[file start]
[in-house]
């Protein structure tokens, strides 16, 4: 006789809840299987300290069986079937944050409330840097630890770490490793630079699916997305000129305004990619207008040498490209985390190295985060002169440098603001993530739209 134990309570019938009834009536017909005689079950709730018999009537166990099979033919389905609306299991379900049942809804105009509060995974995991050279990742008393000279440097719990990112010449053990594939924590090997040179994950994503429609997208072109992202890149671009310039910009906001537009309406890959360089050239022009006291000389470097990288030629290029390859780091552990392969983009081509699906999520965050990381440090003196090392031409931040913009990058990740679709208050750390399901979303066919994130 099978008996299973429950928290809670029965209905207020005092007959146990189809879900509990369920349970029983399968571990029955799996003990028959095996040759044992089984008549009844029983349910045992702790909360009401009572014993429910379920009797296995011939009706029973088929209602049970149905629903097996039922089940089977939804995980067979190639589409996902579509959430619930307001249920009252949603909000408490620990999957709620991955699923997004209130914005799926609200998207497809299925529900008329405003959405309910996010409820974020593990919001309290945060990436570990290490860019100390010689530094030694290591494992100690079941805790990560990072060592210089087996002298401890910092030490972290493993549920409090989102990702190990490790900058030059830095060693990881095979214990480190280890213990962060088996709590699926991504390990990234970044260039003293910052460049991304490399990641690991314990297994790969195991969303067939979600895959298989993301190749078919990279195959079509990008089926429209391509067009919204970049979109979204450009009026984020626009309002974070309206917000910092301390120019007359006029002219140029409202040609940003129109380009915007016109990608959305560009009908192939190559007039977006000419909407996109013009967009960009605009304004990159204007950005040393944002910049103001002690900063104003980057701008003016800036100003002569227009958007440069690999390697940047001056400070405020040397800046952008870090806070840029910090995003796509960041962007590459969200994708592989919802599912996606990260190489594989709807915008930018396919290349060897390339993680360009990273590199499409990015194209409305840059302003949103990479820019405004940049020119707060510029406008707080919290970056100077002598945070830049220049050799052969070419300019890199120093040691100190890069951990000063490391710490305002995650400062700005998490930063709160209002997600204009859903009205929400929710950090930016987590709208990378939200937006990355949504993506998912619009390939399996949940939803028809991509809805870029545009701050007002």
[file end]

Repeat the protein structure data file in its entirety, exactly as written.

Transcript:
[in-house]
């Protein structure tokens, strides 16, 4: 006789809840299987300290069986079937944050409330840097630890770490490793630079699916997305000129305004990619207008040498490209985390190295985060002169440098603001993530739209 134990309570019938009834009536017909005689079950709730018999009537166990099979033919389905609306299991379900049942809804105009509060995974995991050279990742008393000279440097719990990112010449053990594939924590090997040179994950994503429609997208072109992202890149671009310039910009906001537009309406890959360089050239022009006291000389470097990288030629290029390859780091552990392969983009081509699906999520965050990381440090003196090392031409931040913009990058990740679709208050750390399901979303066919994130 099978008996299973429950928290809670029965209905207020005092007959146990189809879900509990369920349970029983399968571990029955799996003990028959095996040759044992089984008549009844029983349910045992702790909360009401009572014993429910379920009797296995011939009706029973088929209602049970149905629903097996039922089940089977939804995980067979190639589409996902579509959430619930307001249920009252949603909000408490620990999957709620991955699923997004209130914005799926609200998207497809299925529900008329405003959405309910996010409820974020593990919001309290945060990436570990290490860019100390010689530094030694290591494992100690079941805790990560990072060592210089087996002298401890910092030490972290493993549920409090989102990702190990490790900058030059830095060693990881095979214990480190280890213990962060088996709590699926991504390990990234970044260039003293910052460049991304490399990641690991314990297994790969195991969303067939979600895959298989993301190749078919990279195959079509990008089926429209391509067009919204970049979109979204450009009026984020626009309002974070309206917000910092301390120019007359006029002219140029409202040609940003129109380009915007016109990608959305560009009908192939190559007039977006000419909407996109013009967009960009605009304004990159204007950005040393944002910049103001002690900063104003980057701008003016800036100003002569227009958007440069690999390697940047001056400070405020040397800046952008870090806070840029910090995003796509960041962007590459969200994708592989919802599912996606990260190489594989709807915008930018396919290349060897390339993680360009990273590199499409990015194209409305840059302003949103990479820019405004940049020119707060510029406008707080919290970056100077002598945070830049220049050799052969070419300019890199120093040691100190890069951990000063490391710490305002995650400062700005998490930063709160209002997600204009859903009205929400929710950090930016987590709208990378939200937006990355949504993506998912619009390939399996949940939803028809991509809805870029545009701050007002």